II. Reason, or the ratio of all we have already known, is not the same that it shall be when we know more.
IV. The bounded is loathed by its possessor. the same dull round, even of the universe, would soon become a mill with complicated wheels.
V. If the many become the same as the few when possess’d, More! More! is the cry of a mistaken soul; less than All cannot satisfy Man.
VI. If any could desire what he is incapable of possessing, despair must be his eternal lot.
VII. The desire of Man being infinite, the possession is Infinite & himself Infinite.
If it were not for the Poetic or Prophetic Character the Philosophic & Experimental would soon be at the ratio of all things, and stand still, unable to do other than repeat the same dull round over again.
He who sees the Infinite in all things sees God. He who sees the Ratio only sees himself only.
Hoswell analyzes this piece in detail, but the essence of it has been discussed by many other authors. While the title denies the possibility of ‘Natural Religion’, Blake was also at pains to discredit empiricist philosophy. The Argument and first set of aphorisms set out Blake’s version or parody of the empiricist creed. The second set of aphorisms progressively rebut the first set with the idea that the “Poetic or Prophetic Character” (imagination) is not derived entirely from sensory experience and that is why knowledge and understanding continue to grow, apparently endlessly. This apparently limitless imagination is what Blake regards as the divine. Since the divine is part of us, there can therefore be no natural religion.
Hoswell’s concern is more with the implications for epistemology, however. He wants to make Blake’s idea of divine imagination the root of a new theory of all knowledge. This is expected to inform our understanding of the various concepts invoked by scientific theories of things that we never perceive directly with our senses (atoms, electric currents, gravitational fields, genes, tectonic plates…). Sensory experience only corroborates their existence indirectly; the theoretical concepts have to be represented as real things in our imagination if we are to feel that we understand and believe in them. Once such theoretical concepts have entered our imagination, they lead us to direct our senses differently than before and therefore what we perceive (its scope – what we observe) changes. This reminds of something that is really rather obvious: our practices of observation are the exercise of our imagination. Thus, Hoswell credits Blake’s concept of divine imagination as being at the root of all scientific knowledge. He concerns himself with rebutting the “Humean Prejudices” against the deriving of knowledge from imagination and against imagination itself being anything other than recombinations of sensory impressions in some detail.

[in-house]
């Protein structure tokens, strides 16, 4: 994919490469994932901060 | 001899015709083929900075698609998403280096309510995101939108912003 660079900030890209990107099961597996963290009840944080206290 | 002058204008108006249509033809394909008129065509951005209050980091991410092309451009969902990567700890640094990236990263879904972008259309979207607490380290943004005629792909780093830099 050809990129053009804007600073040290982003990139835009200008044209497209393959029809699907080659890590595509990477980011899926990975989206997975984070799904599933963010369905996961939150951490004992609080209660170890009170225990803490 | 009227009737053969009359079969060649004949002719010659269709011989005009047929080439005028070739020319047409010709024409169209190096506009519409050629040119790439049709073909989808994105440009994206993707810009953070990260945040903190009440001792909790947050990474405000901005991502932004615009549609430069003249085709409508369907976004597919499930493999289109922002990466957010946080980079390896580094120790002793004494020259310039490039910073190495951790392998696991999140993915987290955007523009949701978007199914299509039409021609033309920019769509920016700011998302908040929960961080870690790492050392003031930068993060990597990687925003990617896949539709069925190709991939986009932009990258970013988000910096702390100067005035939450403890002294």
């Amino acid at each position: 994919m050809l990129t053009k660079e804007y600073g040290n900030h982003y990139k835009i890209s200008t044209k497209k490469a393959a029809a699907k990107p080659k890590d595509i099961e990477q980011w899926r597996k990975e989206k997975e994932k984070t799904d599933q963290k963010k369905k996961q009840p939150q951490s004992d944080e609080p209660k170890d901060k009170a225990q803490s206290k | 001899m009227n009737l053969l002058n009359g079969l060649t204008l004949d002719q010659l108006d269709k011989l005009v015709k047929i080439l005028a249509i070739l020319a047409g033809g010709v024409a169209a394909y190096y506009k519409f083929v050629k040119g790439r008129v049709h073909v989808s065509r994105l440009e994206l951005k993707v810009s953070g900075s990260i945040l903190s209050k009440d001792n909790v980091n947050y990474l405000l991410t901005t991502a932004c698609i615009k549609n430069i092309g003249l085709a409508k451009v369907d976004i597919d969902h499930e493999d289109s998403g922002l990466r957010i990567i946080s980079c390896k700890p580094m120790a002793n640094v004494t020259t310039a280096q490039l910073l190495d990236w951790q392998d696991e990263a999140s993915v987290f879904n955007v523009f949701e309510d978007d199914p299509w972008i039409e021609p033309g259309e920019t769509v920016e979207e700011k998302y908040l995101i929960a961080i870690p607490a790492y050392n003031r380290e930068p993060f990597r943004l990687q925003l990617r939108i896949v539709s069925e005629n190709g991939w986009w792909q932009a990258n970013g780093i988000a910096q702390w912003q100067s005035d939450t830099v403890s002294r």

That Blake opposed the dominant empiricist philosophy of his day is hardly news, of course. Since then, both empiricism and its opponents have discovered new degrees of philosophical sophistication, so that today, Blake’s relevance to philosophy usually appears of only historical interest. This is where Hoswell makes the very interesting move of pairing Blake with Feyerabend: “They both share the idea that knowledge expands essentially through the conflict of different ideas and principles”. Unfortunately, having piqued the reader’s interest with this potential new synthesis, Hoswell doesn’t actually flesh the idea out very much. Altogether, he says rather little about Feyerabend (Against Method is the only work he cites) but does suggest that “his account can be made all the stronger supplemented with an interpretation of the issues through Blake”. As far as I can tell (he’s not altogether clear on this), Hoswell considers Feyerabend’s epistemology incomplete in that his commitments to theoretical pluralism (not rejecting theories inconsistent with one’s own preferred theory) and to the theory-ladenness of observation (our choices of what we observe are driven by theory) provide no account of how the necessary multiplicity of theories ever appears in the face of a supposedly singular and consistent real world. Hoswell suggests that Blake’s account of limitless human imagination is the piece that completes Feyerabend’s picture of a “radical” and “comprehensive” theory of knowledge but does little to explain the idea in detail.
In short, the Blake-Feyerabend Hypothesis is an intriguing work that makes a case for taking William Blake seriously as a seminal figure in the philosophy of knowledge. If we accept that, then it suggests that Feyerabend’s anarchistic epistemology too may become much more generally acceptable. For the time being, however, Hoswell’s Blake-Feyerabend hypothesis itself remains more a statement of intent than a fully-fledged theory. It remains to be seen whether Timb Hoswell will succeed in realising the promise that he has put before us.